Bus stop

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December 22, 2005 16:32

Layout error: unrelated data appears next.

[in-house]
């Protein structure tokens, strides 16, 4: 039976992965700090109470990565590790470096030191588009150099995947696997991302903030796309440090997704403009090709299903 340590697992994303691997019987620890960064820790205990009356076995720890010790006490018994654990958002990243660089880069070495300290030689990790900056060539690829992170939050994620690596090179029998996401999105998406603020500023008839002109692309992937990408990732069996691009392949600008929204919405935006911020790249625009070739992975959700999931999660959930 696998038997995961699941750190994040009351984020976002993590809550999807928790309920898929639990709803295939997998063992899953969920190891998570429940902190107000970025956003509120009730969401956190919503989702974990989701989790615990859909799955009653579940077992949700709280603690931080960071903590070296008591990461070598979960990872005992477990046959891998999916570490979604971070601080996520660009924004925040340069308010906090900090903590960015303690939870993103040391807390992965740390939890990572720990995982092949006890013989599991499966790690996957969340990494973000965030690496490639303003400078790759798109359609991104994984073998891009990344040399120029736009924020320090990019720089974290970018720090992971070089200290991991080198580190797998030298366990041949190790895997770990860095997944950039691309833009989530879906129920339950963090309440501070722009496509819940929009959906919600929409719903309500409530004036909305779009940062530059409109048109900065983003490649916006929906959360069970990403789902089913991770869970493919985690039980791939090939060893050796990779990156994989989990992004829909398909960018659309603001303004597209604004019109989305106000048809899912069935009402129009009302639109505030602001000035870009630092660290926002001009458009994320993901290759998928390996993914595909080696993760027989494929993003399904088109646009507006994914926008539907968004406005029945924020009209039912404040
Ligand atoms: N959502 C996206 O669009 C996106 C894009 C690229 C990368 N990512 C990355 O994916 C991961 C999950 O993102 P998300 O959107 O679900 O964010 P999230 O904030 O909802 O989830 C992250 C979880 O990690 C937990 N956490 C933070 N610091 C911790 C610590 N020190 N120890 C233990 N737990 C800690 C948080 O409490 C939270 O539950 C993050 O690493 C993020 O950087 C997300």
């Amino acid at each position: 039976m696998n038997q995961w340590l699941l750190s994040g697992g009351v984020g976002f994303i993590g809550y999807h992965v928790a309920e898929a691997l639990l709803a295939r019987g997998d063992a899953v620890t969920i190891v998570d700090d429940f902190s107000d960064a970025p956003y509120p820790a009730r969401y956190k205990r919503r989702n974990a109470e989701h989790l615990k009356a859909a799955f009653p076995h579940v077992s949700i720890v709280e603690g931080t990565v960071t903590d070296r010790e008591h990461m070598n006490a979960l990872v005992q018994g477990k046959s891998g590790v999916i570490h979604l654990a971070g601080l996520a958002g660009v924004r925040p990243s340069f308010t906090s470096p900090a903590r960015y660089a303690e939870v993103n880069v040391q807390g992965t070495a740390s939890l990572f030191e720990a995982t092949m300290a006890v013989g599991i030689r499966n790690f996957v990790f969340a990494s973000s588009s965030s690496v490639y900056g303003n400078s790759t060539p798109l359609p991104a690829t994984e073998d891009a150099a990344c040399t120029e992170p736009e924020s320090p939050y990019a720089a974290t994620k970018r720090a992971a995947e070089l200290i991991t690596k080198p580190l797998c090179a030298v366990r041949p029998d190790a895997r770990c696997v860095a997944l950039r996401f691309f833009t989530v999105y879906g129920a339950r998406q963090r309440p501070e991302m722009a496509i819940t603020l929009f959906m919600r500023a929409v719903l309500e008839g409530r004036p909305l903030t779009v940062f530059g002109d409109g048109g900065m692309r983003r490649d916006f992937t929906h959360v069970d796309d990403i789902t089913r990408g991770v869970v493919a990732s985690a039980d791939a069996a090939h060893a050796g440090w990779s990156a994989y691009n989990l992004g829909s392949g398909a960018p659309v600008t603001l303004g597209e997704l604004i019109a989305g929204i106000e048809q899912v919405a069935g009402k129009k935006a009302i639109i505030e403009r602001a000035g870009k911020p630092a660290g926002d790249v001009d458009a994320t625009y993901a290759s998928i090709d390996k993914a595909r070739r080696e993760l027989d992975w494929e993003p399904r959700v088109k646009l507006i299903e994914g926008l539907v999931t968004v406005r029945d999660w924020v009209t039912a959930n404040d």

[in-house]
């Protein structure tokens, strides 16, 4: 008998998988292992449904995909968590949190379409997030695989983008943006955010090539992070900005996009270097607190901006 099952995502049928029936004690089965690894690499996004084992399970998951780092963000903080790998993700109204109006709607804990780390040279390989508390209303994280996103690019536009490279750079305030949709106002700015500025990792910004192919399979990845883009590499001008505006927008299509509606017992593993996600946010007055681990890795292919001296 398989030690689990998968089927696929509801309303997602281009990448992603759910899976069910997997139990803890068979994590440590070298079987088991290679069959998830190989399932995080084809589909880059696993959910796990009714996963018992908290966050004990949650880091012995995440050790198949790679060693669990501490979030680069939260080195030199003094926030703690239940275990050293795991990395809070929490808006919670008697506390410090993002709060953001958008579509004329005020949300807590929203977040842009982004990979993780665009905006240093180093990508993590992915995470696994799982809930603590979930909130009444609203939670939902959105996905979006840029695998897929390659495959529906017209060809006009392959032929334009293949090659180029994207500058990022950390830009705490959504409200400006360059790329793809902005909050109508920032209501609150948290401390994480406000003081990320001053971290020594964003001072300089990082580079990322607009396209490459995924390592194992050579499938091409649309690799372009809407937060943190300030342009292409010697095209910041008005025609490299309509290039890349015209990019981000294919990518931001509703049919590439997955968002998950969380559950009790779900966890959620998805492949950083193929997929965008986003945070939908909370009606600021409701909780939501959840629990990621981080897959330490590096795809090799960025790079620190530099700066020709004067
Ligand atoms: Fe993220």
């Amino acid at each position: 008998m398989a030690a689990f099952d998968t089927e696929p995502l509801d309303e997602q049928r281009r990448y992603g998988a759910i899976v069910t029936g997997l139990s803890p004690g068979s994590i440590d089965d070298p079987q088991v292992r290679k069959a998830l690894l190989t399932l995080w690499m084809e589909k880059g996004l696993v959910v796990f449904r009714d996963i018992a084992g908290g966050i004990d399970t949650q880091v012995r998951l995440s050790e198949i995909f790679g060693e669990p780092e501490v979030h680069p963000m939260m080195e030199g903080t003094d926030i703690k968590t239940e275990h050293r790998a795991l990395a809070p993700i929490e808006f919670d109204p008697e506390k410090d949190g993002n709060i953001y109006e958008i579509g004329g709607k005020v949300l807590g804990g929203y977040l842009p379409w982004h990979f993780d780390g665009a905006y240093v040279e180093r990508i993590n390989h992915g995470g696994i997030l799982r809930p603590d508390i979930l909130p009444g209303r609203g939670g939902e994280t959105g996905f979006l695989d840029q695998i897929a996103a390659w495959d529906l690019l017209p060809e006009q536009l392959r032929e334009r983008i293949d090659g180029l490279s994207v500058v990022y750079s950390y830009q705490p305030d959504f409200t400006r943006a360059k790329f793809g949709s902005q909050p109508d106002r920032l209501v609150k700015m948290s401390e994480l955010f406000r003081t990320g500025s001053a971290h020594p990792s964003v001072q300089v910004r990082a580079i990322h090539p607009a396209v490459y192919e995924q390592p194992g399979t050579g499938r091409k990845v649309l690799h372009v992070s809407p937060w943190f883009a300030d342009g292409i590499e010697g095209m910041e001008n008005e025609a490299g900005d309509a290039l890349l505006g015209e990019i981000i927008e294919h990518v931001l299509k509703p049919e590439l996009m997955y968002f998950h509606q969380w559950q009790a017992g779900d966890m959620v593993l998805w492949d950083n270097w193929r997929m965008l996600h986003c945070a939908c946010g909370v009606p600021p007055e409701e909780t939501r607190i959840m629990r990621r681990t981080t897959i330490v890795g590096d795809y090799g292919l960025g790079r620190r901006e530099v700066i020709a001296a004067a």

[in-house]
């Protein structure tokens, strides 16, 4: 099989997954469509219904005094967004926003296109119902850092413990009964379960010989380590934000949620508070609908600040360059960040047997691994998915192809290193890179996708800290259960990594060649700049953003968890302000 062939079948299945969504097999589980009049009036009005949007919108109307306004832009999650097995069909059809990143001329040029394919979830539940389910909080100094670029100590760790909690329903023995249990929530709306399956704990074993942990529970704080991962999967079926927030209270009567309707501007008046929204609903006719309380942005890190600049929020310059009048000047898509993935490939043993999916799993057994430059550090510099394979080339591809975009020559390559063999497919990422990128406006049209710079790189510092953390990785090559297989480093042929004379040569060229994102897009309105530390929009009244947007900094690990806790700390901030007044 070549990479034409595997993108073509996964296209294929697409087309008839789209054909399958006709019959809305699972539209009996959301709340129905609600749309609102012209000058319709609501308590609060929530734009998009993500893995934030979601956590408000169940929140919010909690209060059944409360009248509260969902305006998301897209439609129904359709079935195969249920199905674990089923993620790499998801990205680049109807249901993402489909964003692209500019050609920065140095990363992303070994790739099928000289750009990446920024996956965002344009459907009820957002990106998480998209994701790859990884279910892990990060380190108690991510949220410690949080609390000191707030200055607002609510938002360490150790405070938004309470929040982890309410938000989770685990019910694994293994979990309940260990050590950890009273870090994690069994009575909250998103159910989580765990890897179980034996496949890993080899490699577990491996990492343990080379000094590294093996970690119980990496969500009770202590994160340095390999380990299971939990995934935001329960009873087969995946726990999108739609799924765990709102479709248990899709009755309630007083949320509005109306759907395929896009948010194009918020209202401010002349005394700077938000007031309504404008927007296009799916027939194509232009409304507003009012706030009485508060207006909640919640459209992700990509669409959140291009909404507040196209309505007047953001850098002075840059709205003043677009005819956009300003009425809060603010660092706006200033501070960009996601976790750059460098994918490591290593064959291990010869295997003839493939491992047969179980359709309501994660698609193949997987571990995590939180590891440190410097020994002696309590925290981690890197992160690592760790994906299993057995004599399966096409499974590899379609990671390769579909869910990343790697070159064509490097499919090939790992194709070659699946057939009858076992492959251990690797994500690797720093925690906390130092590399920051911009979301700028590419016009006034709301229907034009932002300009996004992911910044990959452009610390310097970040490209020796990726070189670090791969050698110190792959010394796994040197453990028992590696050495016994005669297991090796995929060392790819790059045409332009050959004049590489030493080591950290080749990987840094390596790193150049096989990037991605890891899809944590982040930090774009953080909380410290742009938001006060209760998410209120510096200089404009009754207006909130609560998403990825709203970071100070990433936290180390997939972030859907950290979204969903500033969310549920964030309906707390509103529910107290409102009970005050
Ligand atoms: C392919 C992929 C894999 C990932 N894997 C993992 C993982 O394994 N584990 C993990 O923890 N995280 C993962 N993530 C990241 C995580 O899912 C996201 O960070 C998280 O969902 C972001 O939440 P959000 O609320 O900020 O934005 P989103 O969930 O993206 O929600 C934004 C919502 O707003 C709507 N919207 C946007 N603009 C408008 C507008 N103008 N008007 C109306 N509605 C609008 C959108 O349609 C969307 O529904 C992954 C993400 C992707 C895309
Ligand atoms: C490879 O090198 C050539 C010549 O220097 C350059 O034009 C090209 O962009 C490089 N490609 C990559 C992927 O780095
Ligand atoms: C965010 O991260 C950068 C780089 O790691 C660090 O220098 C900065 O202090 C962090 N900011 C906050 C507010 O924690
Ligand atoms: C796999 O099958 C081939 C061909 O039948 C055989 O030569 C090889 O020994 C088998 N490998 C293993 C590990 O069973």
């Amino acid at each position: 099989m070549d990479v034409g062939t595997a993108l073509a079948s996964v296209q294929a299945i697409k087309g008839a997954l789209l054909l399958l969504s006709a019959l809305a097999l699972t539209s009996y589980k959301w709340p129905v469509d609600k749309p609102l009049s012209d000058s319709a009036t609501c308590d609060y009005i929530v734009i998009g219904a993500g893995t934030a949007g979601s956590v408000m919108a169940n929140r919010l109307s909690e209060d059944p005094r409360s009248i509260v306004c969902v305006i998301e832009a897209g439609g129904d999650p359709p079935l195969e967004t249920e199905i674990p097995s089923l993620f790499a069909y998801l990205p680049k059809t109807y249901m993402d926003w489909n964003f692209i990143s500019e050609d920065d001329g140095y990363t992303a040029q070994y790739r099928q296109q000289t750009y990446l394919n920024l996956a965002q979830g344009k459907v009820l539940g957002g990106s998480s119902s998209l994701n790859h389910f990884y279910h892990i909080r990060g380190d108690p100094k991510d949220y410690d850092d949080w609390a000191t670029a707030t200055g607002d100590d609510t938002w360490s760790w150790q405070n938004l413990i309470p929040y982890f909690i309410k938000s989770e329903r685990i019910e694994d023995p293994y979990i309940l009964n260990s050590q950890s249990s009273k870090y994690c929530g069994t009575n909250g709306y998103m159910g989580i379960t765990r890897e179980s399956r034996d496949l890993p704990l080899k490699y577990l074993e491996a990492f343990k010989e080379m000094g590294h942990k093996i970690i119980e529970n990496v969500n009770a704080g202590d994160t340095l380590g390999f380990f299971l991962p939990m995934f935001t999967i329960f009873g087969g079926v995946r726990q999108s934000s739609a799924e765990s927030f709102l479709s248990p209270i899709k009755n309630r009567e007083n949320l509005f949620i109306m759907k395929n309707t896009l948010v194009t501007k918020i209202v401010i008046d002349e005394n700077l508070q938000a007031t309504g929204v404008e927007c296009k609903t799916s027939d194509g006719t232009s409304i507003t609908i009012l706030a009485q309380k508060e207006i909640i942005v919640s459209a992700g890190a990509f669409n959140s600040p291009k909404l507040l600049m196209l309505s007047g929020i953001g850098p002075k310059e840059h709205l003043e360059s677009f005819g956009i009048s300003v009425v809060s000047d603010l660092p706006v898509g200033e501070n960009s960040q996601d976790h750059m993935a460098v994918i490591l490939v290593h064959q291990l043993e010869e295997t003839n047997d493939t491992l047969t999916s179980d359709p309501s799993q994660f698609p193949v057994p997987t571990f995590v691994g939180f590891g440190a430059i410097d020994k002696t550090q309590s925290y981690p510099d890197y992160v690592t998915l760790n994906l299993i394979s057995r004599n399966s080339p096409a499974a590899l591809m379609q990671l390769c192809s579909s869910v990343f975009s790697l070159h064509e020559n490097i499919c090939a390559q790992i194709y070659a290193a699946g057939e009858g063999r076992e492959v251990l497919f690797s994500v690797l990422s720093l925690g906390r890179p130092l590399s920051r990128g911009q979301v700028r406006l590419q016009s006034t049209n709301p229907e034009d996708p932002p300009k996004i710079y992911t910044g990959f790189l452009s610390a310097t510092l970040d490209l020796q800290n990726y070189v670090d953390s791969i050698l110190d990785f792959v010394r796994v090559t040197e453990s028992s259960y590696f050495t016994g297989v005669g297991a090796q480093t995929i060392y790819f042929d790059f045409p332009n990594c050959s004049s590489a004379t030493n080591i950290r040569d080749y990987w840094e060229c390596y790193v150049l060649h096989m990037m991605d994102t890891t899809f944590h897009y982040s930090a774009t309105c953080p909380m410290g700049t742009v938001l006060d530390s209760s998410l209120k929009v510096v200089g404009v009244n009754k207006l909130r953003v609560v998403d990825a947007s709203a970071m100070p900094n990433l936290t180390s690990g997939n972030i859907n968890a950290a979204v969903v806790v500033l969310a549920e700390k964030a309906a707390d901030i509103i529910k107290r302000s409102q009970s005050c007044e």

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International hypocrisy toward the Israeli-Palestinian conflict is routine. But even by this standard, the demand that Israel immediately inaugurate convoys between Gaza and the West Bank is outrageous. Under the November 15 Rafah Agreement, bus convoys were supposed to begin on December 15 and truck convoys on January 15. Following the suicide bombing in Netanya on December 5, however, Israel announced that it would not start the convoys unless the Palestinian Authority took action against terrorist organizations. Ever since, it has reportedly been under heavy international pressure, including from America, to reverse this stand. At first glance, this pressure might seem justified: After all, Israel is violating a signed commitment. However, that ignores the fact that the convoys were part of a larger deal - and it requires singular hypocrisy to demand that Israel keep its end of the bargain even as the PA ignores its responsibilities. The convoys are meant to create a "safe passage" between the West Bank and Gaza through which Palestinian people and goods can move freely, without obtaining Israel's permission or undergoing Israeli security checks. However, this creates a clear security risk to Israel: Since Gazan terrorist cells have better weaponry and more technical expertise (no West Bank cell, for instance, has yet succeeded in making Kassam rockets), while West Bank cells have better access to Israel (which is why almost all suicide bombings inside Israel originate from there), a flow of Gazan know-how and equipment into the West Bank would significantly upgrade the terrorist threat. That is precisely why the Rafah Agreement states, concerning the convoys: "It is understood that security is a prime and continuing concern for Israel and that appropriate arrangements to ensure security will be adopted." But since the point of the convoys is to shift control over Gaza-West Bank traffic from Israel to the PA, any such arrangements will ultimately depend on the PA making a genuine effort to keep arms and terrorists off the convoys. Therefore, proof that the PA will not make such an effort is sufficient to invalidate any possible arrangement. That, however, is precisely what the Netanya bombing does prove. The problem is not that it happened; even the best preventive efforts sometimes fail. Rather, it is that, like almost every other suicide bombing this year, it was perpetrated by Islamic Jihad - yet the PA still has not taken any action against this group. And while the PA argues that it lacks the power to tackle Hamas, which enjoys the support of one-third to one-half of the Palestinian population, this excuse is clearly not valid for Islamic Jihad, a marginal group comprising at most a few hundred members. IF THE PA is not even willing to use its 50,000 armed "policemen" against Islamic Jihad, it is clearly not willing to fight terrorism at all. And therefore, until the PA demonstrates that its attitude has changed by launching some kind of genuine anti-terrorist action, no "appropriate arrangements to ensure security" are possible. The world's pretense that Palestinian inaction on terrorism is somehow irrelevant to the convoy agreement is thus utterly unconscionable. But the international community has also ignored an even more explicit violation of the Rafah Agreement - namely, the stipulation that Israeli personnel "receive real-time video and data feed" from the Gazan-Egyptian border crossing, so that they can object immediately if, for instance, they spot a wanted terrorist trying to enter Gaza. Real-time feed is essential for this purpose, because once the suspect has passed the crossing and disappeared into Gaza's terrorist underworld, it is too late. In practice, however, Israel has received no real-time feed in the three weeks since the crossing opened. Instead, the information has arrived so belatedly as to render it useless. According to Haaretz, American officials blame this on technical glitches rather than Palestinian malfeasance and say that the US is trying to purchase special equipment to correct the problem. That explanation strains credulity: Real-time video and data feed is hardly cutting-edge technology, and the necessary equipment is available off the shelf. But even if it were true, the fact remains that the PA is not yet implementing a key provision of the Rafah Agreement. And while any such lapse would constitute grounds for Israel to delay implementing its obligations, the fact that this lapse involves noncompliance with an essential security provision makes it particularly unreasonable to demand that Israel nevertheless trust the PA with the far more vital issue of convoy security. PERHAPS THE height of international hypocrisy, however, was reached by Quartet envoy and former World Bank president James Wolfensohn, who told Haaretz that Israel has no right to impede traffic to and from Gaza in response to attacks unconnected to Gaza. Needless to say, the convoys also involve traffic to and from the West Bank, whence the Netanya attack originated. But beyond that, the convoys' raison d'etre is the world's insistence that Gaza and the West Bank constitute a single political unit: If they were two independent entities, Israel would no more be expected to allow Gaza-West Bank traffic through its territory than Syria is to allow Israeli traffic to Turkey through its territory. But if Gaza and the West Bank are a single political unit, the idea that Israel has no right to "penalize" Gaza for West Bank terror attacks is ludicrous: Israel is not penalizing Gaza, but the PA, which supposedly controls both territories. Thus Wolfensohn's complaint essentially boils down to the astonishing theory that whether the territories are a single unit or two separate entities depends on which definition better serves Palestinian interests at any given moment. Expecting the world to recognize the legitimacy of Israel's position on the convoys may be pointless. Nevertheless, for the sake of its security, Israel must stand firm on this issue.